New student organization seeks to bring justice for DACA


Information about SB4 was handed out to attendees.

In an effort to carve out support for those on campus who are undocumented, a new student organization by the name of Monarchs on the Hilltop has emerged.

 The organization’s first meeting was held last week, amidst the looming deadline for DACA applications on Oct. 5 and weeks into the enactment of S.B. 4, or the “sanctuary cities” bill.

 Junior Joseph Ramirez, who helped found the organization, said monarchs are in the title since the butterflies “travel from Mexico to the U.S. without any limitations on borders. It’s become a really strong symbol for the immigrant community.”

 Concerned about the wider undocumented community besides those with ties to Mexico, members discussed the Deferred Action for Childhood Arrivals program, an Obama era policy to protect young immigrants brought to the U.S. illegally as children. President Trump announced last month plans to phase out the program, and those who are eligible to apply will be the last DACA recipients.

 “Please be assured the university is closely monitoring this issue as it unfolds,” President George E. Martin said days following Trump’s announcement. “We fully support the continuation of the DACA program and a path to citizenship for those who were brought to this country as children and are pursuing their education and careers as positive, productive contributors to American society.”

Following the 2016 election when concerns of deportation spiked for the undocumented community in the U.S., Martin also signed a statement with other Catholic college leaders pronouncing solidarity with undocumented students.

Some at the meeting said they don’t think these actions have been enough, noting that the President of the University of Texas at Austin Gregory Fenves released a statement regarding DACA the same day as Trump’s announcement.

The group also expressed critical sentiment of S.B. 4, a Texas state law slated to go into effect Sept. 1, until many of its provisions were blocked by U.S. District Judge Orlando Garcia. Still, a portion of the legislation that allows law enforcement officials to ask about one’s immigration status at routine traffic stops has been implemented by reversals from the 5th Circuit Court of Appeals.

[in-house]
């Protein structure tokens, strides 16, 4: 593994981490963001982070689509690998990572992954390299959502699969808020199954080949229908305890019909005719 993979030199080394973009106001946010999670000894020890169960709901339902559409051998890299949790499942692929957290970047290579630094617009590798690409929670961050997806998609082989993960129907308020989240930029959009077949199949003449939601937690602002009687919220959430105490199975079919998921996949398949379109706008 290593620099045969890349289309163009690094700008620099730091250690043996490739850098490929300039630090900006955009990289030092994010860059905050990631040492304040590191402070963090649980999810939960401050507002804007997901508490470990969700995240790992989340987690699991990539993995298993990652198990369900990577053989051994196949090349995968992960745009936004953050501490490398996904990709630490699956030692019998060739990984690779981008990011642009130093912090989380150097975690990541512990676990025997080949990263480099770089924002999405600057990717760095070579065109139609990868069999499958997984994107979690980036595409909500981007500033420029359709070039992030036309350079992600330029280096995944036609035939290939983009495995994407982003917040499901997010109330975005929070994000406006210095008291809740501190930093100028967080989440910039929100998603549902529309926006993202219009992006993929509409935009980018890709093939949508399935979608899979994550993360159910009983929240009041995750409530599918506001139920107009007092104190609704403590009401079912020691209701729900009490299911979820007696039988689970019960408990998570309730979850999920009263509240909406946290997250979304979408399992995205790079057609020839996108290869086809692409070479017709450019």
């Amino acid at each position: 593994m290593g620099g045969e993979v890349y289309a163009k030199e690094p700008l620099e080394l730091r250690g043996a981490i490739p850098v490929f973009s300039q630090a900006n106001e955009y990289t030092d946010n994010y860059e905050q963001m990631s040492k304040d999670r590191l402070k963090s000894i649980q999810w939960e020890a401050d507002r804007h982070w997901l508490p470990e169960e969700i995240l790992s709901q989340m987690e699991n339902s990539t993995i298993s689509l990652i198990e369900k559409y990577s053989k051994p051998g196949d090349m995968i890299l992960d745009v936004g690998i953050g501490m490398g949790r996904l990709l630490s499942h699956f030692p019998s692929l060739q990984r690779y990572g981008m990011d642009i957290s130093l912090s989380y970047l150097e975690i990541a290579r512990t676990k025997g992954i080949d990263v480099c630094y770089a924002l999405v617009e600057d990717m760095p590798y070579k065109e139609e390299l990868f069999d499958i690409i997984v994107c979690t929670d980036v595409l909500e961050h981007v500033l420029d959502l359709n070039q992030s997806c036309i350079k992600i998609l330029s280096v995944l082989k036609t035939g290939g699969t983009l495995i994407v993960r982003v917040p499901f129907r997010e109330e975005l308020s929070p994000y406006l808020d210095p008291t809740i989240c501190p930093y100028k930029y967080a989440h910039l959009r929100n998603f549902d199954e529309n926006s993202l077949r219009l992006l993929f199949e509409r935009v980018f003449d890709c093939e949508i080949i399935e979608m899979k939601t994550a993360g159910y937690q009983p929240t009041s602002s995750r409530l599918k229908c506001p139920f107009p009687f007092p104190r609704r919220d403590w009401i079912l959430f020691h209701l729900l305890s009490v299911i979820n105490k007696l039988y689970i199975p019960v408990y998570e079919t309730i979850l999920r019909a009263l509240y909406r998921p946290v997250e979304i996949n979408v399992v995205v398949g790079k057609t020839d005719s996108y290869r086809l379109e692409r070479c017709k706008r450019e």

Ramirez plans to establish an emergency fund for those in need of legal aid and other resources. The desired amount for the fund is $3,000, which Ramirez hopes to reach through on campus fundraising and donations.

Professor Genaro Lopez is involved in Monarchs out of personal interest. “It’s so unfair that you should be sent back,” Lopez said in regards to DACA recipients. “In order to make it fair and in order to make it just, we have to work.”

Serving as an informal liaison between faculty and students, Lopez answered the group’s questions about faculty training for situations involving undocumented students.

The group wanted to know if faculty had received instruction about how to respond if an Immigrations and Customs Enforcement officer came looking for a student.

Lopez said the Natural Science Department was told at their first staff meeting before the semester started to direct Immigrations and Customs Enforcement agents to the University Police Department, even if they had a warrant.

To become informed about such happenings at their monthly meetings is a central aspect of Monarchs on the Hilltop.

“One of the biggest reasons we’re having an organization for undocumented students is for the purpose of applying pressure on the administration, applying that pressure on President Martin,” Ramirez said of the university president. “Because if we don’t say anything, he’s going to continue being passive. The whole university will become passive.”